TikTok Rings the Alarm for Yelp

May 22, 2024

dinosaur30a_thumb_thumbThis essay is the work of a dinobaby. Unlike some folks, no smart software improved my native ineptness.

Social media influencers have been making and breaking restaurants since MySpace was still a thing. GrubStreet, another bastion for foodies and restaurant owners, reported that TikTok now controls the Internet food scene over Yelp: “How TikTok Took Over The Menu.” TikTok, Instagram, and YouTube are how young diners are deciding where to eat. These are essential restaurant discovery tools. Aware of the power of these social media platforms, restaurants are adapting their venues to attract popular influencer food critics. These influencers replace the traditional newspaper food critic and become ad hoc publicists for the restaurants. They’re lured to venues with free food or even a hefty cash payment.

The new restaurant critic business created SOP for ideas business practices, and ingredients to appeal to the social media algorithms. Many influencers ask the businesses “collab” in exchange for a free meal. Established influencers with huge followings not only want a free lunch but also demand paychecks. There are entire companies established on connecting restaurants and other business with social media influencers. The services have an a la carte pricing menu.

Another problem from the new type of food critics are the LED lights required to shoot the food. LED lights are the equivalent of camera flashes and can disturb other diners. Many restaurants welcome filming with the lights while other places ban them. (Filming is still allowed though.)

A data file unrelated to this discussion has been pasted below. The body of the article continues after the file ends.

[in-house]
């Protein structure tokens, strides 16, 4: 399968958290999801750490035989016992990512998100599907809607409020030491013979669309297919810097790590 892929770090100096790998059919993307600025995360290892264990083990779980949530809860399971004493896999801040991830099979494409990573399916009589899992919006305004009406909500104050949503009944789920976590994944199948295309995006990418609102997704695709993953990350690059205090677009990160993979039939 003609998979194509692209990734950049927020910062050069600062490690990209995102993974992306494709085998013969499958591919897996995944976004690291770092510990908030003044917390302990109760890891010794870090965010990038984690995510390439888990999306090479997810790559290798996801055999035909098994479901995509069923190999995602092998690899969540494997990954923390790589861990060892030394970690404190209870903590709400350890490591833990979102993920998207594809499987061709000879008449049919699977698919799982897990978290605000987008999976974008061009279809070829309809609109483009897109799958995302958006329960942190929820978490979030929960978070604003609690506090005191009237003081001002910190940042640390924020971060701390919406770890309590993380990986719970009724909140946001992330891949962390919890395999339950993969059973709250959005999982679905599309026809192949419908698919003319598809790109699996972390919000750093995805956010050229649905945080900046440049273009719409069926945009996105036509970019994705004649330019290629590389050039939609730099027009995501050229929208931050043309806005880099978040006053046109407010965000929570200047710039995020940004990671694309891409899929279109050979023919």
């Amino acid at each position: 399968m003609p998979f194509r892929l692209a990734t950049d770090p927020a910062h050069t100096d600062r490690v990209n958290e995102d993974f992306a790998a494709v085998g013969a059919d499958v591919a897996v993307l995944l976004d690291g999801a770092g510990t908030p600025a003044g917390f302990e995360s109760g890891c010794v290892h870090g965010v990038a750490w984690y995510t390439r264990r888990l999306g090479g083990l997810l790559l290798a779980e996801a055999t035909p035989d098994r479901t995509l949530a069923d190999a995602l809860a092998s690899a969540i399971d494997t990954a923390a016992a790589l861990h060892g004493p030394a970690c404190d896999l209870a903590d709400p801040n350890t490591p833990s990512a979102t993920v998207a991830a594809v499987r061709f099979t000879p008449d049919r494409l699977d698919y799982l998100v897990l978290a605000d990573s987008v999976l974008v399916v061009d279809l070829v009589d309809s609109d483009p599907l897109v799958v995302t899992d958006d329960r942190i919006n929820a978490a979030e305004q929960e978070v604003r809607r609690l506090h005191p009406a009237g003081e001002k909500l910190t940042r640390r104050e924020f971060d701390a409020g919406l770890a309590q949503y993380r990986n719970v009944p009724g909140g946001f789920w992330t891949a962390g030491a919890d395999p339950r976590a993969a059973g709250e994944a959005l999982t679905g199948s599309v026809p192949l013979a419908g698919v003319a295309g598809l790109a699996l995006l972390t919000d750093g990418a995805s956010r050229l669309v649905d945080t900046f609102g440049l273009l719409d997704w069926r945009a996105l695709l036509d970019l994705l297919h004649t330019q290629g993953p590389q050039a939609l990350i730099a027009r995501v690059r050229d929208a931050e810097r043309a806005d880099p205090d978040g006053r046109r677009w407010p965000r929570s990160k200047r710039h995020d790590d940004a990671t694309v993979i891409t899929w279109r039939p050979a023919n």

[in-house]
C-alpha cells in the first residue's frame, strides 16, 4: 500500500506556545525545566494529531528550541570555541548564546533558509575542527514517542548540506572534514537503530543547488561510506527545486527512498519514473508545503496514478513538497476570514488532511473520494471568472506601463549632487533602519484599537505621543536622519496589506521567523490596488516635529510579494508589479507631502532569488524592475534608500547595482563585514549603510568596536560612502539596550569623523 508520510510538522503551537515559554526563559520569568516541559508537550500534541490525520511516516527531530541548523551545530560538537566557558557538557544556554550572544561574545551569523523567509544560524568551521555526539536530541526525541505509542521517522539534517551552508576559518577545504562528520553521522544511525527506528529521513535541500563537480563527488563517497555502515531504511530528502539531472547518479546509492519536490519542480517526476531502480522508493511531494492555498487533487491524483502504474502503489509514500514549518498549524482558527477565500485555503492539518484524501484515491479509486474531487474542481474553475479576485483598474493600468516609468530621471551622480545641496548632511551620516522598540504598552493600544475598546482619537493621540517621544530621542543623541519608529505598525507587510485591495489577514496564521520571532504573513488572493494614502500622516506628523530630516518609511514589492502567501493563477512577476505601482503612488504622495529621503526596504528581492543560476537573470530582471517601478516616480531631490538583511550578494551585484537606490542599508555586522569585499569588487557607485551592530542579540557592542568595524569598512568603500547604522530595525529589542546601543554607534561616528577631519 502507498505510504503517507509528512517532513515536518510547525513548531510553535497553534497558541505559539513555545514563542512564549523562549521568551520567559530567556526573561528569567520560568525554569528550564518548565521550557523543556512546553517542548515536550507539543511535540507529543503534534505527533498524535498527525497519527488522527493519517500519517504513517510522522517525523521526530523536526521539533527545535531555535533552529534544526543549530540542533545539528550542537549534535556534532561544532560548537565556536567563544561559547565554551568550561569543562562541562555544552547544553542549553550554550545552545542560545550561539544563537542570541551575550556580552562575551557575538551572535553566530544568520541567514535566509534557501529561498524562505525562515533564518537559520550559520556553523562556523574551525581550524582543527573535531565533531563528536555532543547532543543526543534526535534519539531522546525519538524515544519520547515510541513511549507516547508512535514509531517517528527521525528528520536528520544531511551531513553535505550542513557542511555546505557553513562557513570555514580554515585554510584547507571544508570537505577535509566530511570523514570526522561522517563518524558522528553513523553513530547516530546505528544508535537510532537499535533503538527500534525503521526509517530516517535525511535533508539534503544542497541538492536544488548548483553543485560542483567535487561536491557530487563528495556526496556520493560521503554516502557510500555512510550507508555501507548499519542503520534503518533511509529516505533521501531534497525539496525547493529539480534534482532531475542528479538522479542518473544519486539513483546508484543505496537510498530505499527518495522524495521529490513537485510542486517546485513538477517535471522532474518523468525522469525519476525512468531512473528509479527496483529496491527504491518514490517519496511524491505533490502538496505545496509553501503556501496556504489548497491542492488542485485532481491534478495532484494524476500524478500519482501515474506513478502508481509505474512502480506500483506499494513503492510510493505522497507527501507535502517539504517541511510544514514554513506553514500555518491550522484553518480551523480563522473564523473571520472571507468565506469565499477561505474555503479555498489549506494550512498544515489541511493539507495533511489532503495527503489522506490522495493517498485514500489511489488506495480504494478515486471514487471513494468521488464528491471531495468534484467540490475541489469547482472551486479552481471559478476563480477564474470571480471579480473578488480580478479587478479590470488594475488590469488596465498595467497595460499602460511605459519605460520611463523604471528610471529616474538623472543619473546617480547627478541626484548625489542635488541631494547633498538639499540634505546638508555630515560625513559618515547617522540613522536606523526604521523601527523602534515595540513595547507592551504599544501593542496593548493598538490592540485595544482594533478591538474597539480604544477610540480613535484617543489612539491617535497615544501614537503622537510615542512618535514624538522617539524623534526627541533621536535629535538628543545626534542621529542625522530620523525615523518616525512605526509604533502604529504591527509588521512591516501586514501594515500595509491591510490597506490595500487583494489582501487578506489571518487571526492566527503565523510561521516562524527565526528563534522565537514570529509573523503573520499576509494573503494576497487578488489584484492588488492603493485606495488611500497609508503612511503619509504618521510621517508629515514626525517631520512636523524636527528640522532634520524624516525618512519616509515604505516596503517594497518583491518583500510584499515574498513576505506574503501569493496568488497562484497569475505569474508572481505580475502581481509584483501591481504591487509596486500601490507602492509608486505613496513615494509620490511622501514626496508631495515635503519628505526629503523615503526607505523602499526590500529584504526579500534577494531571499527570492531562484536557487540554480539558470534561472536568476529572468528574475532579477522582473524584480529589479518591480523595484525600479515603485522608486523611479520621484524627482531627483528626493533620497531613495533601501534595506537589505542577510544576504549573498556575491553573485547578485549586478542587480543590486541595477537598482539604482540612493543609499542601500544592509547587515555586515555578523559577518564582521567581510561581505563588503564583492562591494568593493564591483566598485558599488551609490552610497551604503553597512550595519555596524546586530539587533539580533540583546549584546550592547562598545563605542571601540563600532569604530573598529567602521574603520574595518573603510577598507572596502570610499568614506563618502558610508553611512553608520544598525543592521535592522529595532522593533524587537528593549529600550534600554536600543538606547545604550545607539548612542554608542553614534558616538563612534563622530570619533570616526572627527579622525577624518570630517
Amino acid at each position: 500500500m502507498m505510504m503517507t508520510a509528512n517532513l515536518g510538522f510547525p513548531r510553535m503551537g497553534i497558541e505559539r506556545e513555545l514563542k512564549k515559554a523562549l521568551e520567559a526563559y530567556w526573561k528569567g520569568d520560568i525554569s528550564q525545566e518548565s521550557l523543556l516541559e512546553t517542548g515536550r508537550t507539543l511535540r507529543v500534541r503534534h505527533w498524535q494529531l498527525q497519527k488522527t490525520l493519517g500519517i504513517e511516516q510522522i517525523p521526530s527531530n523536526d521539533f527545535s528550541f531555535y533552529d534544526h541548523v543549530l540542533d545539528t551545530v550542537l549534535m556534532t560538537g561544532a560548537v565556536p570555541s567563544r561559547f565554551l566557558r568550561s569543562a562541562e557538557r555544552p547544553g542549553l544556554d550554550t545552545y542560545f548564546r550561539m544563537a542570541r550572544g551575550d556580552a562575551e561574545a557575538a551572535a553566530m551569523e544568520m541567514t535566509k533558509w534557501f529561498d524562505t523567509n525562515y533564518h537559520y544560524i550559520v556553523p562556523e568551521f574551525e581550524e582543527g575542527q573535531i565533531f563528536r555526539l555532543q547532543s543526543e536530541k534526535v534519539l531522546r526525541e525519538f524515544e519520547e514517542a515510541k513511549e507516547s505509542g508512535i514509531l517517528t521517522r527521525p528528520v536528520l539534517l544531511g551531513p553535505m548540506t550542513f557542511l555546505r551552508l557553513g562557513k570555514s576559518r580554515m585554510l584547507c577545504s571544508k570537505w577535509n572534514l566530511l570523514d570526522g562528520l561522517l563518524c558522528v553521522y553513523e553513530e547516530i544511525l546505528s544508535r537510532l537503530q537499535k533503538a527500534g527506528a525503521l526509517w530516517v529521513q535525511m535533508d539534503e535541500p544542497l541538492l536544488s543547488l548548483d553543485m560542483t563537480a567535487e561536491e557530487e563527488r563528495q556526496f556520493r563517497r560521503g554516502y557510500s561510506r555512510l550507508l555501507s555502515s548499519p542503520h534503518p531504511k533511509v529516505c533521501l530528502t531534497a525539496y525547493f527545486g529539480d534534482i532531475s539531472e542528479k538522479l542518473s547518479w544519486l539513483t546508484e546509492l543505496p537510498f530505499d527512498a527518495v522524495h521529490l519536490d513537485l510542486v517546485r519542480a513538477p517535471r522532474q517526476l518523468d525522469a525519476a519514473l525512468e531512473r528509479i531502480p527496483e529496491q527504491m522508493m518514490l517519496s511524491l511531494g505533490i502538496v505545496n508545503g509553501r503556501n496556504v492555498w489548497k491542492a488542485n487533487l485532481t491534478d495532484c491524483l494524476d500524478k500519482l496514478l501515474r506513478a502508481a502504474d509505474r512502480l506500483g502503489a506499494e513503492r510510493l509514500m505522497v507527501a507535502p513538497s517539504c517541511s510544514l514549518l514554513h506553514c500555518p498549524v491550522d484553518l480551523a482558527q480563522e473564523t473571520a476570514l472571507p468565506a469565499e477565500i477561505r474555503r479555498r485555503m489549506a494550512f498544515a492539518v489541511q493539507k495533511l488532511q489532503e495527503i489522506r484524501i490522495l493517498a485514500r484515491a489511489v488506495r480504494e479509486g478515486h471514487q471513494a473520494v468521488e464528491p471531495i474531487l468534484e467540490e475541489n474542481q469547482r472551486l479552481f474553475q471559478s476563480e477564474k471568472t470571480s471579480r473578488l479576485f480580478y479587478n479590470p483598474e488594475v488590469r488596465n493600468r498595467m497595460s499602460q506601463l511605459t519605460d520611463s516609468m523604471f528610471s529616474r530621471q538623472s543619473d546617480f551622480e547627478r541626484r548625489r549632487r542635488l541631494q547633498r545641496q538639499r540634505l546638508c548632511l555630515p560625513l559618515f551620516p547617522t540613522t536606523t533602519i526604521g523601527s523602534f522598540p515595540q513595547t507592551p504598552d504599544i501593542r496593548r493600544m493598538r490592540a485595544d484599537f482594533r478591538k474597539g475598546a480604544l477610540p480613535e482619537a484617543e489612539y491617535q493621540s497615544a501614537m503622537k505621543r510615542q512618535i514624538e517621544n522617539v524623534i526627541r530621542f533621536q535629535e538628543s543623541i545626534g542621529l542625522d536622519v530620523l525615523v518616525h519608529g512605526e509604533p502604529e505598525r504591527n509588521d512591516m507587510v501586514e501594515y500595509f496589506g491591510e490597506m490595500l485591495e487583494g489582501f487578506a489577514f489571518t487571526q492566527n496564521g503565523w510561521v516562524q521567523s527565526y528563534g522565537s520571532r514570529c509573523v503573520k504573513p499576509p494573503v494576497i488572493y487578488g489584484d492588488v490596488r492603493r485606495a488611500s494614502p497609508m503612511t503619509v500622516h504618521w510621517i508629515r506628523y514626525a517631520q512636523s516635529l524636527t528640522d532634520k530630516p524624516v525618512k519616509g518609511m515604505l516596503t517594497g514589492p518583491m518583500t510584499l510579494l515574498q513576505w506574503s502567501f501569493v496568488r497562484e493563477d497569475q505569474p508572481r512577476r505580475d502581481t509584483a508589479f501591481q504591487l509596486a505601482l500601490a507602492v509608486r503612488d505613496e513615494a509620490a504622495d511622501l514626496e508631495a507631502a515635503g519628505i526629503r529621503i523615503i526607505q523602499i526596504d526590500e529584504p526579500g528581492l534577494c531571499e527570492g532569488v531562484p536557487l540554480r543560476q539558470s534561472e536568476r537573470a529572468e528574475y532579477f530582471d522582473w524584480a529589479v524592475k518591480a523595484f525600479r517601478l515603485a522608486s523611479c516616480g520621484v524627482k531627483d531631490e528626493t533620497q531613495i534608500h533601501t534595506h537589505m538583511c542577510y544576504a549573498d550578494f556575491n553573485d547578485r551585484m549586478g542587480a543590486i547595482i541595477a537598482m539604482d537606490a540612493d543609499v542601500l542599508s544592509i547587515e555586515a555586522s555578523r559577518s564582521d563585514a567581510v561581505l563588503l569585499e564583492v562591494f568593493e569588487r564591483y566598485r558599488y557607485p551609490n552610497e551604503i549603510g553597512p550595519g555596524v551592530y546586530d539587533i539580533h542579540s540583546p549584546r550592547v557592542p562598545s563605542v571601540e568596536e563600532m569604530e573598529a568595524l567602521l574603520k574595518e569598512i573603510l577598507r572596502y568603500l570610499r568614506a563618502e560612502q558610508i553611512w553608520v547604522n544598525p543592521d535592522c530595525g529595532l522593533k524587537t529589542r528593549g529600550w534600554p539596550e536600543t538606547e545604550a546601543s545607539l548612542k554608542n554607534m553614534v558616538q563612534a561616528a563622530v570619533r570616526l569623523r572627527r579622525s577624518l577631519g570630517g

Huge tactics to lure influencers is creating scarcity and create an experience with table side actions. Another important tactic is almost sinful:

“Above all, the goal is excess; the most unforgivable social-media sin for any restaurant is to project an image of austerity…The chef Eyal Shani knows how to generate this particular energy. His HaSalon restaurants serve 12-foot-long noodles and encourage diners to dance on their tables, waving white napkins over their heads while disco blares from speakers. “Thirty years ago, it was about the content” of a dish or an idea, says Shani, who runs 40 restaurants around the world and has seen trends ebb and flow over the decades. ‘People tried to understand the structure of your creation.’ Today, it’s much more visual: ‘It’s very flat — it’s not about going into depth.’”

If restaurants focus more on shallowness and showmanship, then quality is going to tank. It’s going to go the way of the American attention span. TikTok ruins another thing.

Whitney Grace, May 22, 2023


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